Urban Planning, Exercise & Energy Consumption
A well-tested strategy in cities where the combined health effects of heat and air pollution are often compounded is heat and pollution early warning systems. A more long term strategy involves mitigating the urban heat-island effect, the tendency for buildings and pavement to absorb more heat during the day and radiate heat at night. The heat-island reduces physiologically important cooling overnight and further stresses energy intensive air conditioning. In Asia, urban heat island effects have been linked to increases in respiratory hospital admissions. In the USA., the rate of increase in number of extreme heat events was more than double in the most sprawling urban regions than in the most compact cities. More work is needed to evaluate the health-adaptive opportunities that planned urban design affords.
Researchers have begun to model the air quality and health benefits from enhancing residents' ability to walk or bike to schools and workplaces via "active transportation" that substitutes these zero-carbon emissions trips for more vehicle-centric travel. In one example from the urban transport sector, Woodcock and colleagues estimated that replacing current vehicles used on short trips in London with low emission vehicles, walking and cycling could reduce ischemic heart disease by almost 20% while significantly reducing GHG emissions. A U.S. study that looked at the effect of substituting 50% of short (8 km round trip) car trips with bicycle trips estimated $8 billion/year in combined benefits from improved ozone and PM2.5 air quality, reduced health care costs, and improved physical fitness. In lower-income countries as well, switching to cleaner fuel sources can yield impressive economic and health benefits. Promising "triple-wins" can be achieved in increased personal fitness from more activity, improved respiratory health with lower co-pollutant emissions from less fossil fuel combustion, and simultaneous GHG reductions.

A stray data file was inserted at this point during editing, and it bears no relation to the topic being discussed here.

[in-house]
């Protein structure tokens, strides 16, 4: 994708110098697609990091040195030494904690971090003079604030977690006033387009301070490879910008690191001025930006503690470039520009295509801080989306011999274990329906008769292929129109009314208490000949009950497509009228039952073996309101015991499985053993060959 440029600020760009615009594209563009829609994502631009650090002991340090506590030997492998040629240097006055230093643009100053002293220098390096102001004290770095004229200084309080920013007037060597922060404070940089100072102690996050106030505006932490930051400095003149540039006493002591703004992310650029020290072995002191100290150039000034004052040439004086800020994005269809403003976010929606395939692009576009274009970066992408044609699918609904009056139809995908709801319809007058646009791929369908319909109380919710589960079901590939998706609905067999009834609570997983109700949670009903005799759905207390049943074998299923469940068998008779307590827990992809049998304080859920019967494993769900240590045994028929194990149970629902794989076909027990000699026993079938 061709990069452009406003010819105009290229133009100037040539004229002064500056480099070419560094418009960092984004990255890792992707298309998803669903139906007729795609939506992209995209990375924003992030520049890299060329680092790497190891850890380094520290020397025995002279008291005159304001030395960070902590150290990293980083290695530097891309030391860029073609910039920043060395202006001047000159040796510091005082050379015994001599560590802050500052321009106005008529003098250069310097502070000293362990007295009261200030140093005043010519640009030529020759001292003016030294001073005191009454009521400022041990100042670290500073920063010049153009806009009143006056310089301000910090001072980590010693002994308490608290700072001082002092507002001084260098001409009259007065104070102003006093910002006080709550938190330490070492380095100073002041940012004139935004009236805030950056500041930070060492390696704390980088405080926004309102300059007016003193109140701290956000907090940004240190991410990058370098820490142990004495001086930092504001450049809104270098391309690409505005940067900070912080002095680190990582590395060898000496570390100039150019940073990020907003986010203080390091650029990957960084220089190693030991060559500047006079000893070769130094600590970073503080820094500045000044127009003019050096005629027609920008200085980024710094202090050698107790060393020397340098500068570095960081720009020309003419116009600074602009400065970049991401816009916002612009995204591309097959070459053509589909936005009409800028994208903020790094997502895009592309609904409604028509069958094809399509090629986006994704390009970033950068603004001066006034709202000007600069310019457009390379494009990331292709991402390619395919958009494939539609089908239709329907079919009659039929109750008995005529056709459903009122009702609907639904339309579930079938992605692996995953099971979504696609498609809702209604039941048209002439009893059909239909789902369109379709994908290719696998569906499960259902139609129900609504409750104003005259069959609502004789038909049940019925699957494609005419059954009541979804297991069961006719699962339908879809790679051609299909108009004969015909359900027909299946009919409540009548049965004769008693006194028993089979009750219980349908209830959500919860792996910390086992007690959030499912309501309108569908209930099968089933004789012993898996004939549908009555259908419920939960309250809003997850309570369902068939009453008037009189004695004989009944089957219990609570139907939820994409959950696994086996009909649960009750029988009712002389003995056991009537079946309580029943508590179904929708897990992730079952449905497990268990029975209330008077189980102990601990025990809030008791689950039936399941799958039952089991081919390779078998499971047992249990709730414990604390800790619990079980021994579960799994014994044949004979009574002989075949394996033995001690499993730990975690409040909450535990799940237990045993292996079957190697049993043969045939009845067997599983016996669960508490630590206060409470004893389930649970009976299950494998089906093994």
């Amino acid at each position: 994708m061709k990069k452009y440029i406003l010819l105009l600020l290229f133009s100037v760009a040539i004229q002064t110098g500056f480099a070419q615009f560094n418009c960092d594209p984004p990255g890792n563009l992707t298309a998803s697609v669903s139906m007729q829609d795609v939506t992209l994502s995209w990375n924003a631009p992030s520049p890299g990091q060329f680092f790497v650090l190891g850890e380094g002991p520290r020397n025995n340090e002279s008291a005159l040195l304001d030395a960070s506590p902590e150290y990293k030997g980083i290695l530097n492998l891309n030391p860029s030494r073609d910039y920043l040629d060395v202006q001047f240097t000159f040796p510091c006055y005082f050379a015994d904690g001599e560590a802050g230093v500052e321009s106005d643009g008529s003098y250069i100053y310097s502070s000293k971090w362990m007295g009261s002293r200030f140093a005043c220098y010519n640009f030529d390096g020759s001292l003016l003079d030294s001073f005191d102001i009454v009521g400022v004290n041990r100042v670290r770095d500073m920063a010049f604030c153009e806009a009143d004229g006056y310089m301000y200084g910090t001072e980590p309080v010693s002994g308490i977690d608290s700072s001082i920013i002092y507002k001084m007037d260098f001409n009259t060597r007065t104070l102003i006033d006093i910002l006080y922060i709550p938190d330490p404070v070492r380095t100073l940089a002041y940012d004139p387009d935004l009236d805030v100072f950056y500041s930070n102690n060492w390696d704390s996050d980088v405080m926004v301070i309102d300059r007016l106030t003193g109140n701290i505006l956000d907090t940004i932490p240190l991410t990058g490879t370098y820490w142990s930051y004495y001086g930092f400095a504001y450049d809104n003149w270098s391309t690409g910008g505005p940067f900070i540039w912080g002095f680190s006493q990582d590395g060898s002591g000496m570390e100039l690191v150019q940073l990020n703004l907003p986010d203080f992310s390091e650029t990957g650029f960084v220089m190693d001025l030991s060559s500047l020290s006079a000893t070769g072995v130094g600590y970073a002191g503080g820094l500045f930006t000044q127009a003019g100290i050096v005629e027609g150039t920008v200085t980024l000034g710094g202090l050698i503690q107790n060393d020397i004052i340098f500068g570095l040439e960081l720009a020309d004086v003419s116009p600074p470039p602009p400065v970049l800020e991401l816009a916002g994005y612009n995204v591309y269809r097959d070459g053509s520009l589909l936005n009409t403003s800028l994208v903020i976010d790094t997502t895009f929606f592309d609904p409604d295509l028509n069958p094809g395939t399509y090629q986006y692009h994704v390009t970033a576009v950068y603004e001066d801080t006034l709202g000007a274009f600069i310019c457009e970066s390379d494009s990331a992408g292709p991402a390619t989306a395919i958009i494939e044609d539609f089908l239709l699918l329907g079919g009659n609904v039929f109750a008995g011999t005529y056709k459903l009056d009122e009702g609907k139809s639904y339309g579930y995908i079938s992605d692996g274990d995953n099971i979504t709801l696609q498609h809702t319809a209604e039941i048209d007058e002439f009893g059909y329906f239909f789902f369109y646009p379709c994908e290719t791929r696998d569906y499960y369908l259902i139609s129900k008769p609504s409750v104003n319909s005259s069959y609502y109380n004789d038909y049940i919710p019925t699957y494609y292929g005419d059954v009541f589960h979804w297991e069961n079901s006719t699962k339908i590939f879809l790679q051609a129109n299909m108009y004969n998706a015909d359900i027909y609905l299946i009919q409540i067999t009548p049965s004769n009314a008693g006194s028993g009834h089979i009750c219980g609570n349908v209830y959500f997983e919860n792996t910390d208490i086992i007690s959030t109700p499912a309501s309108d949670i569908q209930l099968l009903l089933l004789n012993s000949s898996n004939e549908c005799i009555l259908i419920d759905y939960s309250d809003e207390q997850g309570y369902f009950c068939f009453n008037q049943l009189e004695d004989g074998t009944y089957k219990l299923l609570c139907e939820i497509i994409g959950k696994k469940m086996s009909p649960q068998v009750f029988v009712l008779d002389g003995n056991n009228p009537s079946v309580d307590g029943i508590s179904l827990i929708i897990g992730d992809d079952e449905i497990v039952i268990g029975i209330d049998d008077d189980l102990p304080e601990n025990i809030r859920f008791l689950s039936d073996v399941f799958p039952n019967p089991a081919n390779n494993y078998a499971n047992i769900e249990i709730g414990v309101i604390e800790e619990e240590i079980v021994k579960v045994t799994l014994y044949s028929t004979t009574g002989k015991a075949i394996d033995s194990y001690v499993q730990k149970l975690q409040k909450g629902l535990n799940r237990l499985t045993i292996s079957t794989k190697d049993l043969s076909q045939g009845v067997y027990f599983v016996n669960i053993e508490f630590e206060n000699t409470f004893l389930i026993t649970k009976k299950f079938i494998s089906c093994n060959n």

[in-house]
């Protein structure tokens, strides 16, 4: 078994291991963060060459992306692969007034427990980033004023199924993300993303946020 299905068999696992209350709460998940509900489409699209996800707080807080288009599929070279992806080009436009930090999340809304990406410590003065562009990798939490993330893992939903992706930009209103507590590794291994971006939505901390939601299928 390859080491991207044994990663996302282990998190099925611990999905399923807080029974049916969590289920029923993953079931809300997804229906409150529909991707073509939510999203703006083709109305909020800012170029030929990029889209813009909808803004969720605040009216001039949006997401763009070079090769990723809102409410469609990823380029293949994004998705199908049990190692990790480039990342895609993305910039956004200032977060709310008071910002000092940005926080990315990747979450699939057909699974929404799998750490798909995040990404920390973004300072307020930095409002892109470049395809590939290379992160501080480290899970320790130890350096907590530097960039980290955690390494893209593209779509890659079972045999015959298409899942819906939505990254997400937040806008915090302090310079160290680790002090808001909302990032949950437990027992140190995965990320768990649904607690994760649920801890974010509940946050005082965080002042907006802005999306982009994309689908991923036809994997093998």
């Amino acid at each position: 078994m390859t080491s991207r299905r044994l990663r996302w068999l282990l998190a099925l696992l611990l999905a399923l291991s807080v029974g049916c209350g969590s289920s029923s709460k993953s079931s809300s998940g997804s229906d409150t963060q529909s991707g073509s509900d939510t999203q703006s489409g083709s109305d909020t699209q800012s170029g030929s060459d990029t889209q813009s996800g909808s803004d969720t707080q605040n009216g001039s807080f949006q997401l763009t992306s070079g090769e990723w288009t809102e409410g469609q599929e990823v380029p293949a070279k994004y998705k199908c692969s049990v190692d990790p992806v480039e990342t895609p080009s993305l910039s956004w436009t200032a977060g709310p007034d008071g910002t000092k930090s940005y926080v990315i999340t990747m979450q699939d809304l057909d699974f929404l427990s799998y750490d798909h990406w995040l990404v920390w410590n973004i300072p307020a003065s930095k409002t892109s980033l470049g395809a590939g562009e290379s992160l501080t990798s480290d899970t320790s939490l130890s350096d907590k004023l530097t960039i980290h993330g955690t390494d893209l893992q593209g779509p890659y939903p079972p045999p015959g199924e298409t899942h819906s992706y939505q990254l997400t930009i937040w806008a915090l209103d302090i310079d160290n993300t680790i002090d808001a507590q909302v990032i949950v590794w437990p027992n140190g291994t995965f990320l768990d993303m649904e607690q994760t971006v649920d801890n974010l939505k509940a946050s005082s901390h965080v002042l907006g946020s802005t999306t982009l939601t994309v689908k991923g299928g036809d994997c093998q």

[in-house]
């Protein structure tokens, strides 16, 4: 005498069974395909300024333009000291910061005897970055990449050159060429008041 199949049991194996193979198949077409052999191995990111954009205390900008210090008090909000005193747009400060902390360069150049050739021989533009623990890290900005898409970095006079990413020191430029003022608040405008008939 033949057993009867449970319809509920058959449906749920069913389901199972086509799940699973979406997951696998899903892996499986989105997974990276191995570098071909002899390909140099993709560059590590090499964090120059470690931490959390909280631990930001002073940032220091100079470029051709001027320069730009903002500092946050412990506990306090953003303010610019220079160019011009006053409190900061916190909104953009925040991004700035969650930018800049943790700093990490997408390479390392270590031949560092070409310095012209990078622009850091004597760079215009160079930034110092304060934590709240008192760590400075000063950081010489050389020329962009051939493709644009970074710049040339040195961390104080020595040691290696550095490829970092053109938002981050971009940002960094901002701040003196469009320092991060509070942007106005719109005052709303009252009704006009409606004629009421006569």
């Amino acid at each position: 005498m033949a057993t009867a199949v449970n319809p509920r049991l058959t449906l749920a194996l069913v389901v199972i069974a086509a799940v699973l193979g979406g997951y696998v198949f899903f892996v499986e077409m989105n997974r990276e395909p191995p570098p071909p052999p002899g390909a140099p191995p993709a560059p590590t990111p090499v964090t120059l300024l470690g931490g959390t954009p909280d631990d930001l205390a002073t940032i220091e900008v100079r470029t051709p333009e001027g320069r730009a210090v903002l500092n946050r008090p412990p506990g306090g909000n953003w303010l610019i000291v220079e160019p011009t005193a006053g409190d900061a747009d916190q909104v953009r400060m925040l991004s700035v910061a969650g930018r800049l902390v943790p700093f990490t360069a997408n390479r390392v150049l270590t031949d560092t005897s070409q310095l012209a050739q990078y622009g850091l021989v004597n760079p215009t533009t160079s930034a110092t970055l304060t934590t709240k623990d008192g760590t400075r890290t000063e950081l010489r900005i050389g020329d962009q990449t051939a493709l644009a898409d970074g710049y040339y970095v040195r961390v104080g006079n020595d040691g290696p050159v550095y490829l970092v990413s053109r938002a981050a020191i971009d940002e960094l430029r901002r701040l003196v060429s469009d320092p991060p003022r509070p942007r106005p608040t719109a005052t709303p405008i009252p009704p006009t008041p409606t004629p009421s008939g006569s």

Designing more walkability and green spaces into our cities enhances neighborhood cohesion, increases social capital, improves the quality of urban living and may contribute to local food security, while reducing emissions, the urban heat island and overall energy needs. Linked monitoring data on local and regional air quality, energy consumption, personal energy and transportation choices, and health outcomes could yield better understanding of how energy consumption and air pollution co-vary on hot summer days, and help further quantify more of the benefits to be gained from moving toward less-polluting energy sources.